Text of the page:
• Yokozuna Kakuryu
  • Sekiwake Mitakeumi
  • M3 Tochinoshin
  • M16 Asanoyama

(Asanoyama? “Been there, done that, got the sansho”)

21 thoughts on “Day 5 – New Hopes, Dashed Hopes

  1. Lot of good fighting today. I was wondering if they’d give Daiamami the win on dead body, but I guess that only applies going out of the ring?

    Endo looked great. Onosho got his opponent to slip for once. Mitakeumi looking ozeki-strong. Kakuryu obliterated Chiyotairyu, who didn’t even show up for that tachiai. And Yoshikaze moved Kisenosato one day closer to intai.

    But DAMN did Takayasu blow up Hokutofuji on the tachiai. I don’t remember ever seeing the little rock get stunned that badly, and he did a nice job keeping his feet for a while. Takaysu was a relentless rage dragon chasing him down though. The ozeki is looking mighty strong…

    Tochinoshin def. Goeido was amazing. Just awesome sumo by both.

    • The “dead body” rule is really tricky, apparently ,and I’m assuming it’s only used in very specific situations due to how infrequently it’s used. I was expecting that Daiamami and Yutakayama to have to re-do their bout, but the shinpan apparently disagree with me.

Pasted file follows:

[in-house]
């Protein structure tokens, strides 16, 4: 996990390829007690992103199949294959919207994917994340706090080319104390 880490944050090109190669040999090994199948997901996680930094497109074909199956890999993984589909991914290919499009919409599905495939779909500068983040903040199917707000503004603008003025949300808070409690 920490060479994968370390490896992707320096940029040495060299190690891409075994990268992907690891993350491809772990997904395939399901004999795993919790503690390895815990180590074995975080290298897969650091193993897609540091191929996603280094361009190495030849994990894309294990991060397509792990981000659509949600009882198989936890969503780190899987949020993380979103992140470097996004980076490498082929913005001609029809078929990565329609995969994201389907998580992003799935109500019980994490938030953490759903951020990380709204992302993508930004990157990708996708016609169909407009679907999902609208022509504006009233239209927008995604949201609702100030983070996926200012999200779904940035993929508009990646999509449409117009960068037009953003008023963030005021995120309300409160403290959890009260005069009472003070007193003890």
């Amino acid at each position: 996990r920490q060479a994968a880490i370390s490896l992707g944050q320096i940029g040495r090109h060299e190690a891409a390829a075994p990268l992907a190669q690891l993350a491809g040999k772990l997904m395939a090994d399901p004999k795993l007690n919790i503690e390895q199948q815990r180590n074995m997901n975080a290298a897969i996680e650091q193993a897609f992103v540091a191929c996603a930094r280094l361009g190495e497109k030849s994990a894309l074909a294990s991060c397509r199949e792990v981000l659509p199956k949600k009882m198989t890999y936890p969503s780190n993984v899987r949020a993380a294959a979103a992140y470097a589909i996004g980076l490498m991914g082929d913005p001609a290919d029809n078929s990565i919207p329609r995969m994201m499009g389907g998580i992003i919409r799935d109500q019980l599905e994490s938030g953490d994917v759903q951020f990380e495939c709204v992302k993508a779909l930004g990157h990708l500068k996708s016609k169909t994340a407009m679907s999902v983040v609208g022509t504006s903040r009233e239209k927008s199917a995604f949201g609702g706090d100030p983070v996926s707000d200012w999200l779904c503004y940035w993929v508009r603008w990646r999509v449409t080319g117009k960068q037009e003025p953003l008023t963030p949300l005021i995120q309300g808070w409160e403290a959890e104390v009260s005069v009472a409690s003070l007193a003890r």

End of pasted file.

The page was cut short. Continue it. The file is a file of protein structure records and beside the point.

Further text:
2. The increase in quality sumo in this basho is almost jaw-dropping when compared to the recent bashos of the previous year. I’m not entirely sure why, either. Having younger rikishi participate in the highest division helps, to be sure, but could the increased involvement of the YDC be causing the rikishi to perform better as well?

    Torakio was definitely nervous today and it showed in his body language. He wasn’t mentally there and he assuredly wasn’t as aggressive as he normally is when he’s on the dohyo. Perhaps he’s realizing he’s taking on more skilled opponents, so he knows it won’t be as easy for him to win?

    Thanks for the lower division videos! They’re always a welcome addition!